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Waterman-Bic Pen Corp. v. United States

decided: June 9, 1964.

WATERMAN-BIC PEN CORPORATION, PLAINTIFF-APPELLANT,
v.
UNITED STATES OF AMERICA, DEFENDANT-APPELLEE.



Author: Smith

Before SWAN, MOORE and SMITH, Circuit Judges.

J. JOSEPH SMITH, Circuit Judge.

The sole issue presented by this appeal is whether amounts credited to a retailer or wholesaler to reimburse expenditures for local advertising pursuant to a cooperative local advertising program constitute price readjustments entitling a manufacturer to an excise tax refund prior to the 1960 amendment of Section 6416(b)(1) of the Internal Revenue Code of 1954, 26 U.S.C. § 6416(b) (1). The United States District Court for the Southern District of New York, Richard H. Levet, D.J., decided the question in the negative, and the taxpayer has appealed. Though the question is close, we think the district court correct and affirm the judgment.

The Waterman-Bic Pen Corporation, a manufacturer of pens and other writing instruments, sued for a refund of $13,827.89 on payments of its manufacturer's excise tax from November 20, 1958 through March 31, 1960. During the tax period in question, Waterman-Bic spent more than $137,000 reimbursing its vendees under its cooperative advertising program. Under this program Waterman-Bic agreed to allow a credit of up to 10% of the price of a vendee's order as reimbursement for the costs of locally advertising Waterman-Bic's products. Participation in the program was optional with the vendee, but in order to be reimbursed, a vendee had to comply with the following conditions:

(1) Only the products of Waterman-Bic were to be advertised, though a proportionate reimbursement would be made if Waterman-Bic's products were advertised with another's products.

(2) Waterman-Bic's products were to be advertised at list price only.

(3) Advertising costs had to be reasonable.

(4) Proof of performance had to be submitted to Waterman-Bic.

Section 4201 of the 1954 Internal Revenue Code imposes an excise tax of 10% on the price for which a manufacturer sells mechanical pencils, fountain pens, and ball point pens. The manufacturer's sales price is defined by § 4216(a) of the 1954 Internal Revenue Code, which provides:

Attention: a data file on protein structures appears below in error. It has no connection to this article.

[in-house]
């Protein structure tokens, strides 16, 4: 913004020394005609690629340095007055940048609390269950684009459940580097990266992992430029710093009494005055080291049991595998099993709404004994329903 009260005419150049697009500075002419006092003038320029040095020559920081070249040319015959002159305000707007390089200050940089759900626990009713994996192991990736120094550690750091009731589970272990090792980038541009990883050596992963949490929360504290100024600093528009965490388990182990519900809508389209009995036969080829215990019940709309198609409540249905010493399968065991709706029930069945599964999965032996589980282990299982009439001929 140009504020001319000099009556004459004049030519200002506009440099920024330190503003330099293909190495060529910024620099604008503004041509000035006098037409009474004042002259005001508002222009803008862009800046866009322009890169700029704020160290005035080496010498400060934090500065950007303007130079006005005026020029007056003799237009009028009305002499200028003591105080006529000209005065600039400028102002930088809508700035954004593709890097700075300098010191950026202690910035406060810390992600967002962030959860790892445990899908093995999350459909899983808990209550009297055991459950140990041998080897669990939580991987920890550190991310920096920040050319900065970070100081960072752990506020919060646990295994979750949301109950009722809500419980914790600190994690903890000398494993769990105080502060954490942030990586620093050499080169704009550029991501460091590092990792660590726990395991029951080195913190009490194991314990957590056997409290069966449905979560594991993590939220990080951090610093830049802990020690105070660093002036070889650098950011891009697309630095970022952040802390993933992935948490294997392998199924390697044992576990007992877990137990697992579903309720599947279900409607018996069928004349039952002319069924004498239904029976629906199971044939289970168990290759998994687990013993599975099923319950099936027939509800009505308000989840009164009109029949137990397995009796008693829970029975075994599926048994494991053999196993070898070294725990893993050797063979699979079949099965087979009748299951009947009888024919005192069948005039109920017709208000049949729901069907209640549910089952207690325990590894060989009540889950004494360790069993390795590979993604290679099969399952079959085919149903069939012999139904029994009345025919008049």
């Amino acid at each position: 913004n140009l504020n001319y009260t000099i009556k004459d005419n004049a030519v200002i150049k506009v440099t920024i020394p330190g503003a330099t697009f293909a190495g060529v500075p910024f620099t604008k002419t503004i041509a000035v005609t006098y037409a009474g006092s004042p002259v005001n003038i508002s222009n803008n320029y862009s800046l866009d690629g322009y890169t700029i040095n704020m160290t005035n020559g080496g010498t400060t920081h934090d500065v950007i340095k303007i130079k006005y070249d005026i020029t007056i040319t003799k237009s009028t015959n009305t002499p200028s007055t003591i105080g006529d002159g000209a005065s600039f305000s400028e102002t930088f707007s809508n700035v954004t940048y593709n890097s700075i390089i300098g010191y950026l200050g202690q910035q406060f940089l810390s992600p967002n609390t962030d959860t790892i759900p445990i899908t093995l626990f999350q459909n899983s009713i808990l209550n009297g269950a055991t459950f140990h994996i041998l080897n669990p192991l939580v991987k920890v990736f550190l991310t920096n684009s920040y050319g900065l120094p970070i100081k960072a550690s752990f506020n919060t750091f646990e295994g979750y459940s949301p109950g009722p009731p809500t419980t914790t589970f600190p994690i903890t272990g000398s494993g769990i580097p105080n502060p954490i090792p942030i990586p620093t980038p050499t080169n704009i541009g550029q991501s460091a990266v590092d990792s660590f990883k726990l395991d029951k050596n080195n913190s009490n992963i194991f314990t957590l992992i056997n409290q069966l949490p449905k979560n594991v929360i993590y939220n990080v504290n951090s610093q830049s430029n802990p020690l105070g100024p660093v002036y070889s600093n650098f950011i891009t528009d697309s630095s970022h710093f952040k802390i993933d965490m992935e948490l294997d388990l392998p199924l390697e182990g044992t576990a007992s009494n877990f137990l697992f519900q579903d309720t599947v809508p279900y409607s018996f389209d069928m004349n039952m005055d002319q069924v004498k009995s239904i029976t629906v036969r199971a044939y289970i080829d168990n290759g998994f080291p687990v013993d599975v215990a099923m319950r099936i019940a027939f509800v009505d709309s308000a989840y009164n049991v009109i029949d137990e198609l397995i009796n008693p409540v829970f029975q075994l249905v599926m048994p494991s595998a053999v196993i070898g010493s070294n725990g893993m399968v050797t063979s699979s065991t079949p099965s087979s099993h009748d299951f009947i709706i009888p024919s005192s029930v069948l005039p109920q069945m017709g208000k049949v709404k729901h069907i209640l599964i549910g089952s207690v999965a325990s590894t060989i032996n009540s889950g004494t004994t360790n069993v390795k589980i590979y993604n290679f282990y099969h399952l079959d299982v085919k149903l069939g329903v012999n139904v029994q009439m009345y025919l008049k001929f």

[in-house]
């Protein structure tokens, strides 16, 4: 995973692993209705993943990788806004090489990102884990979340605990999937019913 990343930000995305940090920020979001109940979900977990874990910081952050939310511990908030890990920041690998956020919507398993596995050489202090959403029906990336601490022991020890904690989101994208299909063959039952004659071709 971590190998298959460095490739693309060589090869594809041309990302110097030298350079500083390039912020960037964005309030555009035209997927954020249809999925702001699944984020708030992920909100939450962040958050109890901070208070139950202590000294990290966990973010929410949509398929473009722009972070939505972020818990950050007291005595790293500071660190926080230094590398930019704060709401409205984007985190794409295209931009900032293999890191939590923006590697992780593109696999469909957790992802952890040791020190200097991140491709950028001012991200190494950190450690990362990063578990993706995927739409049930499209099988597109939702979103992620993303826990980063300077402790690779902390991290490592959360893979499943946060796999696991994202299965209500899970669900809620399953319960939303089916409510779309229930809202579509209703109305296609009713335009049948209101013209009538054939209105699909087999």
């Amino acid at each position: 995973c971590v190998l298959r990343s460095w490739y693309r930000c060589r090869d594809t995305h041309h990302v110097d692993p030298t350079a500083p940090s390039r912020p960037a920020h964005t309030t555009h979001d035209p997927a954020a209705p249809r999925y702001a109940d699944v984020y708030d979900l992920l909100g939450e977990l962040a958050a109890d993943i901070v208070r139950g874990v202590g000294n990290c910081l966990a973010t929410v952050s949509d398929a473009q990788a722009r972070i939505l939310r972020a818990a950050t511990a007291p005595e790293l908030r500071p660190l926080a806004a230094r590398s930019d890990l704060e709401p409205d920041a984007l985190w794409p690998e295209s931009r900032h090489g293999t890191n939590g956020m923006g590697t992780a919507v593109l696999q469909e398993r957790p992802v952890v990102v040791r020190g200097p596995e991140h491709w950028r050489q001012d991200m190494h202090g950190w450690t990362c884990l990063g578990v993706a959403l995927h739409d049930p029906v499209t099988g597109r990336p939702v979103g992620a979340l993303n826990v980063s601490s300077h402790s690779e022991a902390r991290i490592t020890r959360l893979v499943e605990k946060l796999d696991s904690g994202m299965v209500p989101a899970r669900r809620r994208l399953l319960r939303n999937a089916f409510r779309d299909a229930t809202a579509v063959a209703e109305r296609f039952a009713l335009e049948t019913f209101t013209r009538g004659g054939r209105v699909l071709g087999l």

"In determining, for the purposes of this chapter, the price for which an article is sold, there shall be included any charge for coverings and containers of whatever nature, and any charge incident to placing the article in condition packed ready for shipment, but there shall be excluded the amount of tax imposed by this chapter, whether or not stated as a separate charge. A transportation, delivery, insurance, installation, or other charge (not required by the foregoing sentence to be included) shall be excluded from the price only if the amount thereof is established to the satisfaction of the Secretary or his delegate in accordance with the regulations."

In Fitch Co. v. United States, 323 U.S. 582, 584, 65 S. Ct. 409, 411, 89 L. Ed. 472 (1945), the Supreme Court construed this section to equate the manufacturer's sales price with the f. o. b. wholesale price. "In essence, all manufacturing and other charges incurred prior to the actual shipment of an article and reflected separately or otherwise in the f. o. b. wholesale price are to be included in the sale price underlying the tax, while all charges incurred subsequent thereto are to be excluded." The Court rejected the contention that a manufacturer's national advertising costs should be excluded from the sales price as a subsequent "transportation, delivery, insurance, installation, or other charge" within the meaning of § 4216(a).

"Advertising and selling expenses incurred by a manufacturer such as petitioner clearly fall within the class of charges which Congress intended to be included in the tax base. Regardless of whether we consider such expenses technically as manufacturing costs, it is obvious that they are incurred prior to the actual shipment of articles to wholesale purchasers and that they enter into the composition of the wholesale selling price. Even if the purchaser accepts delivery at the factory, he pays for the advertising and selling expenses. Thus they must be included in the taxable sales price." 323 U.S. at 584-585, 65 S. Ct. at 411.

Waterman-Bic seeks to distinguish its position from that of the taxpayer in the Fitch case on two theories. The first is that the sums expended for advertising allowances should be considered price readjustments under § 6416(b)(1) rather than exclusions from the sales price under § 4216(a). The second is that there is such a fundamental difference between local and national advertising that Congress intended to treat them differently for excise tax purposes.

The district court rejected both these theories, holding that an allowance for local advertising does not constitute a price readjustment within the meaning of § 6416(b)(1). Judge Levet reasoned that § 4216(a) and § 6416(b)(1) must be read in pari materia, and that the differences between national and local advertising were insufficient to distinguish the Fitch case. In doing so, Judge Levet declined to follow the three-two decision of the Court of Claims in General Motors Corp., Frigidaire Division v. United States, 277 F.2d 929, 149 Ct. Cl. 749, (1960), which held ...


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